With free agency still 13 days away, the Brady rumors — and talks of potential replacements for the Patriots — figure to heat up in that span.

Photo courtesy of USA Today Sports Images.

AFC East Notes: Brady, Winters, Brown

Tom Brady‘s impending unrestricted free agency will be the largest story of the offseason. It remains unclear whether he will be returning to the Patriots or looking for a new home outside of New England. One important element of negotiations revolves around Brady’s relationship with owner Robert Kraft.

A source tells Mike Florio of Pro Football Talk that he “wonders” if Kraft will instruct head coach and president Bill Belichick to do whatever is necessary to keep Brady in a Pats uniform. While little is known about Brady’s own preferences, the power dynamics within the organization itself could very well play a role as well.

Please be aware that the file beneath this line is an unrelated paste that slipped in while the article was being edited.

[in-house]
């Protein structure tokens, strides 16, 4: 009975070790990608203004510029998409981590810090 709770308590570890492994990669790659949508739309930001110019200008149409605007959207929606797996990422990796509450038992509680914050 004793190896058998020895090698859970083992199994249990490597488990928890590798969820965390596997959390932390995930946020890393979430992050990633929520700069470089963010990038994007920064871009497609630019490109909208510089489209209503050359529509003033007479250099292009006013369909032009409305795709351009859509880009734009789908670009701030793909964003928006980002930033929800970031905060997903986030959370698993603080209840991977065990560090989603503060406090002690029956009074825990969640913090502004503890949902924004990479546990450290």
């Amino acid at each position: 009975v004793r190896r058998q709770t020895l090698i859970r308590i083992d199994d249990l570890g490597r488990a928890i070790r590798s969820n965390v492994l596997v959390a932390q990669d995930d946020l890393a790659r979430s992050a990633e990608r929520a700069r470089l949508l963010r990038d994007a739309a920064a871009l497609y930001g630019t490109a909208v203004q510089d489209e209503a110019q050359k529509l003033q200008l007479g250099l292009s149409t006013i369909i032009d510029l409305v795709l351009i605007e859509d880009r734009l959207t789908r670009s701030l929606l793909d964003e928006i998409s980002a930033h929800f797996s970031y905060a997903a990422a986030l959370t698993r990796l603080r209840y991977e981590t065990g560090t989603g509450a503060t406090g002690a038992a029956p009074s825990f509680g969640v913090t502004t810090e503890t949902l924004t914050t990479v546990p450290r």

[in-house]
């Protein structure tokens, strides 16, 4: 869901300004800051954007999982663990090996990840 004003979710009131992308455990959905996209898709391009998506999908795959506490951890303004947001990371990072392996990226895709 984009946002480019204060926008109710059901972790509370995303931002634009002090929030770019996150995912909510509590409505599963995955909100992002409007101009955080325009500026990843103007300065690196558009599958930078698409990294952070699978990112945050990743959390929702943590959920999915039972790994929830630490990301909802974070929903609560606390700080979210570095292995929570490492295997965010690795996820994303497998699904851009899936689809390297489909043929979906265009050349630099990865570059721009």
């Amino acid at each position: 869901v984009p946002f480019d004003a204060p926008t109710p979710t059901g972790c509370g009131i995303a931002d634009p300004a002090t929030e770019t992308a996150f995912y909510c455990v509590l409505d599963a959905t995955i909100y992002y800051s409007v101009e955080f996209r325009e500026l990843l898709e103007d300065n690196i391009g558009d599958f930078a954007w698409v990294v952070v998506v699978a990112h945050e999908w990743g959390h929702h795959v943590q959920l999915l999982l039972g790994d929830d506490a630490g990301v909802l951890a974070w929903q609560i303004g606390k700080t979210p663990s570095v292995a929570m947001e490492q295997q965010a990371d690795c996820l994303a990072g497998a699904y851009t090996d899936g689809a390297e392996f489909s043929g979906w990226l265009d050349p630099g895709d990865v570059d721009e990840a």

• Many expect Jets guard Brian Winters to be released to make $7MM in salary cap space, but Rich Cimini of ESPN notes that the organization might want to find a way to retain the guard at a reduced salary through a restructure. Winters, a seven-year veteran, has spent his entire career with the Jets and started 9 games for the team last season.
  • Former Patriots wide receiver Troy Brown appears to be taking a larger role on the team’s coaching staff, per Mike Reiss of ESPN. Reiss noted that Brown, who has been on the Pats coaching staff in a limited capacity, was involved in meetings with prospects at the scouting combine.

Latest On Tom Brady, Patriots